If you are not reasonably fit, five or six kilometres steadily uphill can be hell on your knees, but as we came closer to the peak, we realised that things were about to get worse. The trail first widened to a more open, stoney slope with coarse grass that made walking easier, and allowed us to see more than just trees. There was also an old platform that the guide told us was set up nearby for campers. From this point, the last two kilometres were up a hill covered in thick forest, and sloping upwards at a near 45 degree angle most of the time.
We had to leave another of our group behind at this point, because the rest of the trek was gruelling. At the base of the slope, we found the remains of a deer that the guide told us was killed by a leopard. The thought did not inspire much confidence.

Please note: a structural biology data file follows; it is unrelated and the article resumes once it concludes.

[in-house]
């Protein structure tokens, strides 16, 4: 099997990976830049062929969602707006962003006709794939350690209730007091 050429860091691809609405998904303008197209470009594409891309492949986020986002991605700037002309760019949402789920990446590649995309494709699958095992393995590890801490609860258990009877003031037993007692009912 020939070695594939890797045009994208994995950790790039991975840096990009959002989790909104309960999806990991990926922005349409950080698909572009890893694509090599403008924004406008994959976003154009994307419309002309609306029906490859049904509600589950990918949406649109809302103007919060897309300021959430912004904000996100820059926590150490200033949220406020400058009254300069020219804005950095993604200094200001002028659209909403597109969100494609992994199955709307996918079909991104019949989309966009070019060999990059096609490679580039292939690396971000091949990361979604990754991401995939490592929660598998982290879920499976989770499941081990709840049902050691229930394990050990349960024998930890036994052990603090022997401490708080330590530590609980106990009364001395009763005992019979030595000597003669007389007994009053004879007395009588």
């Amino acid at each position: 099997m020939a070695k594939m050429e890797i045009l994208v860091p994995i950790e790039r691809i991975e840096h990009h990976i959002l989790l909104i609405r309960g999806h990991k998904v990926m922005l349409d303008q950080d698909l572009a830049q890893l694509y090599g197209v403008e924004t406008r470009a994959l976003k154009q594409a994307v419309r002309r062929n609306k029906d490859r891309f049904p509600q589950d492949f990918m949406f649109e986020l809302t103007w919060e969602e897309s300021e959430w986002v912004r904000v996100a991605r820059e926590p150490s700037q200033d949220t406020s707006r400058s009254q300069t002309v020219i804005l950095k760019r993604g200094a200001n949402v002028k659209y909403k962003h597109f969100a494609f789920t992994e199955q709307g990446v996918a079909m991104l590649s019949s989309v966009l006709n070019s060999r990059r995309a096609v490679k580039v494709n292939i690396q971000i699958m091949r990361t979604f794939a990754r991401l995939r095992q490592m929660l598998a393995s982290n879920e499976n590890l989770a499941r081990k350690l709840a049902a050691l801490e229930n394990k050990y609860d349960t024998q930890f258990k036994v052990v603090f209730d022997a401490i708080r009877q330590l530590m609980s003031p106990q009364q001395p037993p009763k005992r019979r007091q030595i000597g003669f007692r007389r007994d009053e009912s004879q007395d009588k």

After we entered a tunnel of trees, it was hands and knees climbing most of the way. That stretch of the hike can be pretty hazardous, especially if it rains heavily. We only had to deal with a light rain, so while we encountered some mud, we did not struggle too much. Here, the guide pulled out his machete and hacked the branches and foliage that had grown into the path. But since he was short, and only cleared the branches at his head-height, it didn’t help us all that much. At this stage, he was breathing slightly harder. We were hyperventilating.